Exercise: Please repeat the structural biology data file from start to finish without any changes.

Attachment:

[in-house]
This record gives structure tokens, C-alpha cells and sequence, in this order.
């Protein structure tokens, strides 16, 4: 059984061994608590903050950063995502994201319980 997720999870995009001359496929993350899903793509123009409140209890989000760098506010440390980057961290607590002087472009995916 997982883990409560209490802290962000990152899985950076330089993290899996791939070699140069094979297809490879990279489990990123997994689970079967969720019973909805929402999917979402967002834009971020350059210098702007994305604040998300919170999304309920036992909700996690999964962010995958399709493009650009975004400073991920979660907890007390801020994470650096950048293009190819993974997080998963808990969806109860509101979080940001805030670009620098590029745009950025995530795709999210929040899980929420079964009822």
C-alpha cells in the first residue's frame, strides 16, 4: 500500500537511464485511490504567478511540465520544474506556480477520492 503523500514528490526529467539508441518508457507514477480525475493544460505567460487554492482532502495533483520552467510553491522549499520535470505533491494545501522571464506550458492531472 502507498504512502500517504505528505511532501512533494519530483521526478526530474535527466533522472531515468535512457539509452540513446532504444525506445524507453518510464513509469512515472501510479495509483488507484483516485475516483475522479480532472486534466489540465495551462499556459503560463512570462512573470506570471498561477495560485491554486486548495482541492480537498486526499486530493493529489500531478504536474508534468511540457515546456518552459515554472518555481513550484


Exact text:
[in-house]
This record gives structure tokens, C-alpha cells and sequence, in this order.
């Protein structure tokens, strides 16, 4: 059984061994608590903050950063995502994201319980 997720999870995009001359496929993350899903793509123009409140209890989000760098506010440390980057961290607590002087472009995916 997982883990409560209490802290962000990152899985950076330089993290899996791939070699140069094979297809490879990279489990990123997994689970079967969720019973909805929402999917979402967002834009971020350059210098702007994305604040998300919170999304309920036992909700996690999964962010995958399709493009650009975004400073991920979660907890007390801020994470650096950048293009190819993974997080998963808990969806109860509101979080940001805030670009620098590029745009950025995530795709999210929040899980929420079964009822």
C-alpha cells in the first residue's frame, strides 16, 4: 500500500537511464485511490504567478511540465520544474506556480477520492 503523500514528490526529467539508441518508457507514477480525475493544460505567460487554492482532502495533483520552467510553491522549499520535470505533491494545501522571464506550458492531472 502507498504512502500517504505528505511532501512533494519530483521526478526530474535527466533522472531515468535512457539509452540513446532504444525506445524507453518510464513509469512515472501510479495509483488507484483516485475516483475522479480532472486534466489540465495551462499556459503560463512570462512573470506570471498561477495560485491554486486548495482541492480537498486526499486530493493529489500531478504536474508534468511540457515546456518552459515554472518555481513550484